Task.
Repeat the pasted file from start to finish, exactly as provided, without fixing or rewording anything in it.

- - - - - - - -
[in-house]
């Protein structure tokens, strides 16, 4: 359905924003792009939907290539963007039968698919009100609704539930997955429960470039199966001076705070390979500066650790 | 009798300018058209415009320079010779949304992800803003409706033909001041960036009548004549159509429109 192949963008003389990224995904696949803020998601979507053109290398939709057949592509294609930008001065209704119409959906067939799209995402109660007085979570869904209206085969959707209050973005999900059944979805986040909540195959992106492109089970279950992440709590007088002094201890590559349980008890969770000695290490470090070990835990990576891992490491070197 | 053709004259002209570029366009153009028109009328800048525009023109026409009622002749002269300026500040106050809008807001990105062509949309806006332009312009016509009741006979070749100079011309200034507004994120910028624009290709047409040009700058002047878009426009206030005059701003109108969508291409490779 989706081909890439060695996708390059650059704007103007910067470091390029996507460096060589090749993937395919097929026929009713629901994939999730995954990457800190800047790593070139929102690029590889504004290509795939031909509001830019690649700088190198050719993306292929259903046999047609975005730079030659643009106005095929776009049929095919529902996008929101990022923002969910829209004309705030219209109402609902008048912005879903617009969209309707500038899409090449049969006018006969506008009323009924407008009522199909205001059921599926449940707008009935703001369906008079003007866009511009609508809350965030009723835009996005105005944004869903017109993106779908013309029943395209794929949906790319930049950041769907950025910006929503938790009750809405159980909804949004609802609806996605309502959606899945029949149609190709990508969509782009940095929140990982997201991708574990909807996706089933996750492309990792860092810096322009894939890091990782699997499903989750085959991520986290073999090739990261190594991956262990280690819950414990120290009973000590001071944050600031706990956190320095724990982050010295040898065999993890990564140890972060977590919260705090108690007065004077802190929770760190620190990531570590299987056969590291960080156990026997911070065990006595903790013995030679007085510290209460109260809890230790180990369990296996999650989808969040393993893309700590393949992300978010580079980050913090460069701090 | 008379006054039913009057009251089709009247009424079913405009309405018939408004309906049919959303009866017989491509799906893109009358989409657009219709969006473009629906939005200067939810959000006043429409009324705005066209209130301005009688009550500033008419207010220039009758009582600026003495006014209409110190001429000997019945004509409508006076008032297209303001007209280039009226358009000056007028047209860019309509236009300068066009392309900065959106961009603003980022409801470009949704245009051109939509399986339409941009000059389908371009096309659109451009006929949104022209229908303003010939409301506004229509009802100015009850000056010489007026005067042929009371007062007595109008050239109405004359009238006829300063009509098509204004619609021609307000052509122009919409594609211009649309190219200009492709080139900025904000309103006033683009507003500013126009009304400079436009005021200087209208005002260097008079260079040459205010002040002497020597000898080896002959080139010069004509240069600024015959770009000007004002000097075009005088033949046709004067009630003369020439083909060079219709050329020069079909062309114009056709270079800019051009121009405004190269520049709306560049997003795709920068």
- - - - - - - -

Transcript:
[in-house]
């Protein structure tokens, strides 16, 4: 359905924003792009939907290539963007039968698919009100609704539930997955429960470039199966001076705070390979500066650790 | 009798300018058209415009320079010779949304992800803003409706033909001041960036009548004549159509429109 192949963008003389990224995904696949803020998601979507053109290398939709057949592509294609930008001065209704119409959906067939799209995402109660007085979570869904209206085969959707209050973005999900059944979805986040909540195959992106492109089970279950992440709590007088002094201890590559349980008890969770000695290490470090070990835990990576891992490491070197 | 053709004259002209570029366009153009028109009328800048525009023109026409009622002749002269300026500040106050809008807001990105062509949309806006332009312009016509009741006979070749100079011309200034507004994120910028624009290709047409040009700058002047878009426009206030005059701003109108969508291409490779 989706081909890439060695996708390059650059704007103007910067470091390029996507460096060589090749993937395919097929026929009713629901994939999730995954990457800190800047790593070139929102690029590889504004290509795939031909509001830019690649700088190198050719993306292929259903046999047609975005730079030659643009106005095929776009049929095919529902996008929101990022923002969910829209004309705030219209109402609902008048912005879903617009969209309707500038899409090449049969006018006969506008009323009924407008009522199909205001059921599926449940707008009935703001369906008079003007866009511009609508809350965030009723835009996005105005944004869903017109993106779908013309029943395209794929949906790319930049950041769907950025910006929503938790009750809405159980909804949004609802609806996605309502959606899945029949149609190709990508969509782009940095929140990982997201991708574990909807996706089933996750492309990792860092810096322009894939890091990782699997499903989750085959991520986290073999090739990261190594991956262990280690819950414990120290009973000590001071944050600031706990956190320095724990982050010295040898065999993890990564140890972060977590919260705090108690007065004077802190929770760190620190990531570590299987056969590291960080156990026997911070065990006595903790013995030679007085510290209460109260809890230790180990369990296996999650989808969040393993893309700590393949992300978010580079980050913090460069701090 | 008379006054039913009057009251089709009247009424079913405009309405018939408004309906049919959303009866017989491509799906893109009358989409657009219709969006473009629906939005200067939810959000006043429409009324705005066209209130301005009688009550500033008419207010220039009758009582600026003495006014209409110190001429000997019945004509409508006076008032297209303001007209280039009226358009000056007028047209860019309509236009300068066009392309900065959106961009603003980022409801470009949704245009051109939509399986339409941009000059389908371009096309659109451009006929949104022209229908303003010939409301506004229509009802100015009850000056010489007026005067042929009371007062007595109008050239109405004359009238006829300063009509098509204004619609021609307000052509122009919409594609211009649309190219200009492709080139900025904000309103006033683009507003500013126009009304400079436009005021200087209208005002260097008079260079040459205010002040002497020597000898080896002959080139010069004509240069600024015959770009000007004002000097075009005088033949046709004067009630003369020439083909060079219709050329020069079909062309114009056709270079800019051009121009405004190269520049709306560049997003795709920068």